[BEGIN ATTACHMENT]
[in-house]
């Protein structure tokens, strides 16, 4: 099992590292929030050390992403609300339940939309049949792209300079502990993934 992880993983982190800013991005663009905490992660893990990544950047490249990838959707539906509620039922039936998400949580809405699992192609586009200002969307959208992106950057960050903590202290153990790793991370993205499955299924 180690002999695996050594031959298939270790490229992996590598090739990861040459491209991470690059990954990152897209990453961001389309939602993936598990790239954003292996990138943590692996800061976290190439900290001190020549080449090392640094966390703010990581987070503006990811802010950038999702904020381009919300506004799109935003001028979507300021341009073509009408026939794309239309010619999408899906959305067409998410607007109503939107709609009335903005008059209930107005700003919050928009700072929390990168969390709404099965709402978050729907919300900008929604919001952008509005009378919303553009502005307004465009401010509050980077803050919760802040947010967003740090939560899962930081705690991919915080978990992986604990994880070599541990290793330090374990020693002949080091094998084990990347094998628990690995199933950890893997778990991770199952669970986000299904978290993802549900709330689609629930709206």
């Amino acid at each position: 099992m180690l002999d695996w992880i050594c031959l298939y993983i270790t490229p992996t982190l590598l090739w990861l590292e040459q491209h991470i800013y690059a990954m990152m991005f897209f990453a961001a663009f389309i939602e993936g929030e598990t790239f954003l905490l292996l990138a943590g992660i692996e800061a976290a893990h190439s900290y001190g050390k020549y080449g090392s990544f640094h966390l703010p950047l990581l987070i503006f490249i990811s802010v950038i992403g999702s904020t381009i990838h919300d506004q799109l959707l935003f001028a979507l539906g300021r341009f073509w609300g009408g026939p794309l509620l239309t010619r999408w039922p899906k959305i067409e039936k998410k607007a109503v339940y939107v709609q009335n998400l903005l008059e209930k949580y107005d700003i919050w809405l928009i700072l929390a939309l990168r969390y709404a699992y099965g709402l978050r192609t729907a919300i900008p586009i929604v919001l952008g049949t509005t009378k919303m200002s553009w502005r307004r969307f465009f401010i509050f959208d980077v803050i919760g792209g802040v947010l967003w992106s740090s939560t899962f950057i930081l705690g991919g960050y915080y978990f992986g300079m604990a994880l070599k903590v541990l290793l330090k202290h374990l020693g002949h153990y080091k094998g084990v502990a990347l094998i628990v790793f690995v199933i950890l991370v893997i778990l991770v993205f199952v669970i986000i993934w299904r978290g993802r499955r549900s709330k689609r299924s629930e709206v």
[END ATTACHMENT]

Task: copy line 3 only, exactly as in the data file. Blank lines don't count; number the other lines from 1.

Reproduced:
């Amino acid at each position: 099992m180690l002999d695996w992880i050594c031959l298939y993983i270790t490229p992996t982190l590598l090739w990861l590292e040459q491209h991470i800013y690059a990954m990152m991005f897209f990453a961001a663009f389309i939602e993936g929030e598990t790239f954003l905490l292996l990138a943590g992660i692996e800061a976290a893990h190439s900290y001190g050390k020549y080449g090392s990544f640094h966390l703010p950047l990581l987070i503006f490249i990811s802010v950038i992403g999702s904020t381009i990838h919300d506004q799109l959707l935003f001028a979507l539906g300021r341009f073509w609300g009408g026939p794309l509620l239309t010619r999408w039922p899906k959305i067409e039936k998410k607007a109503v339940y939107v709609q009335n998400l903005l008059e209930k949580y107005d700003i919050w809405l928009i700072l929390a939309l990168r969390y709404a699992y099965g709402l978050r192609t729907a919300i900008p586009i929604v919001l952008g049949t509005t009378k919303m200002s553009w502005r307004r969307f465009f401010i509050f959208d980077v803050i919760g792209g802040v947010l967003w992106s740090s939560t899962f950057i930081l705690g991919g960050y915080y978990f992986g300079m604990a994880l070599k903590v541990l290793l330090k202290h374990l020693g002949h153990y080091k094998g084990v502990a990347l094998i628990v790793f690995v199933i950890l991370v893997i778990l991770v993205f199952v669970i986000i993934w299904r978290g993802r499955r549900s709330k689609r299924s629930e709206v």